pathChirp is an active probing tool for estimating the
available bandwidth on a communication network path. Based on the
concept of "self-induced congestion," pathChirp features an
exponential flight pattern of probes we call a chirp. Packet
chirps offer several significant advantages over current probing
schemes based on packet pairs or packet trains. By rapidly increasing
the probing rate within each chirp, pathChirp obtains a rich set of
information from which to dynamically estimate the available
Another of our tools, STAB, is based on pathChirp
and locates available bandwidth bottlenecks.
Steps to unpack file. All UNIX commands are in bold face. The outputs of certain
commands are system dependent and are be denoted by square brackets [***].
If you downloaded the Gzip Compressed File
gunzip ./pathchirp-2.4.1.tar.gz tar -xvf ./pathchirp-2.4.1.tar
If you downloaded the Uncompressed File tar -xvf ./pathchirp-2.4.1.tar Start
by reading the README file in the newly created subdirectory pathchirp-2.4.1 or follow the instructions below.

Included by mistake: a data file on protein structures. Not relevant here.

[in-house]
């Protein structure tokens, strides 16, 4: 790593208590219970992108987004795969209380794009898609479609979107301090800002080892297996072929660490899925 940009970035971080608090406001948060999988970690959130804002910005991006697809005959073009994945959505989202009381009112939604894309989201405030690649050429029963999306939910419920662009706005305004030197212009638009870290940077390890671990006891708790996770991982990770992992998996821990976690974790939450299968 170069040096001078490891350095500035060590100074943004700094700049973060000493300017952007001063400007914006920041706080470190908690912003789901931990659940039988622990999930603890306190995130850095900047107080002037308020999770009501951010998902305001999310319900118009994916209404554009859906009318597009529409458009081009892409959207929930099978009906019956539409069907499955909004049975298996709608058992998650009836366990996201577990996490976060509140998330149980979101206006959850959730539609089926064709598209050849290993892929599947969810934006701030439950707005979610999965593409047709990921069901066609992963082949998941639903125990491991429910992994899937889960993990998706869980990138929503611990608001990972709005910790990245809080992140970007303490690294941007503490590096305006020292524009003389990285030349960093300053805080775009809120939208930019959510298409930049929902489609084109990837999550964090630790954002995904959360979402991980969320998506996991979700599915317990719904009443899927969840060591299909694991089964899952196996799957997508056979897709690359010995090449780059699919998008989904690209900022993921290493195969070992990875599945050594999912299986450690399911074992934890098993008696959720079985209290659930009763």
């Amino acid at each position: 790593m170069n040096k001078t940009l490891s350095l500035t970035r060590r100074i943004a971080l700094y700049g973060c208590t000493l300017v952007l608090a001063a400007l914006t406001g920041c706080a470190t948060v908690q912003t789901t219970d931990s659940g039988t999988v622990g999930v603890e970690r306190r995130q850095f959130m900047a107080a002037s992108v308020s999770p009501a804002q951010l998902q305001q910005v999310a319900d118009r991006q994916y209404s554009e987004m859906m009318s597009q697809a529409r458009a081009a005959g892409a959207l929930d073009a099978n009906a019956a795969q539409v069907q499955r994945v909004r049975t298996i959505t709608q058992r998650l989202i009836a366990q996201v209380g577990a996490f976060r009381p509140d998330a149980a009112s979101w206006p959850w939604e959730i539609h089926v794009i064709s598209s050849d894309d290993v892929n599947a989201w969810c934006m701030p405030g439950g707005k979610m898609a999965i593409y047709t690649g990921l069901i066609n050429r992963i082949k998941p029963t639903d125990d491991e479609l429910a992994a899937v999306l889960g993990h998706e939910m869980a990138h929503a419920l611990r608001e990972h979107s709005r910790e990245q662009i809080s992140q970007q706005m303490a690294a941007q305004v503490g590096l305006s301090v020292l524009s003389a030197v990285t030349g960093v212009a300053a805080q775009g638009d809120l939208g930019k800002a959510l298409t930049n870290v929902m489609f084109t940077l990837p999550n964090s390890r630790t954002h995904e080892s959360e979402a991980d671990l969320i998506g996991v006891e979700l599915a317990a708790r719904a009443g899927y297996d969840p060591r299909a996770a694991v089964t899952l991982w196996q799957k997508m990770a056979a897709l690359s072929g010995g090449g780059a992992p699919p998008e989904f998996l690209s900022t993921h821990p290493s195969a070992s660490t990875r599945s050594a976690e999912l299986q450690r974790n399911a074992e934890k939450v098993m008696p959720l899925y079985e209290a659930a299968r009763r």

Running the code.
ls ./ Let us call the result of this command [subdir]. Examples of [subdir] could be i686, i386, sparc and so on.
cd [subdir] All the above commands must be run on the SENDER, RECEIVER, and MASTER machines. Chirps travel from the SENDER to the RECEIVER machine. The MASTER starts the experiment and stores the results of the experiment in a file (see above figure).
On the SENDER run ./pathchirp_snd
On the RECEIVER run ./pathchirp_rcv
On the MASTER run ./pathchirp_run -S [sender machine name or IP address] -R [receiver machine name or IP address] -t 300
At the MASTER you will observe the output
Opening file: [resultsfilename]
After 300 seconds (5 minutes) the experiment would have ended. The results will be in the file [resultsfilename] at the receiver in the format [timestamp] [Available bandwidth estimate in Mega bits/sec]
To view the results run the following at the MASTER
To rerun the experiment you only need to restart the ./pathchirp_run program at the MASTER.
You should already have the ns-2 simulator installed. You can obtain ns-2 code here.
In the following NS-2-DIR refers
to your ns-2.* directory (example: ns-2.27)
Save current files:
Before untarring the code below, save a few ns files that will be overwritten
so that you can revert to the original easily.
1) cd NS-2-DIR 2) tar -cvf original.tar Makefile.in FILES tcl/lib/ns-default.tcl tcl/lib/ns-packet.tcl common/packet.h
In case you need to revert to the original code:
1) cd NS-2-DIR 2) tar -xvf original.tar 3) make clean 4) ./configure 5) make depend 6) make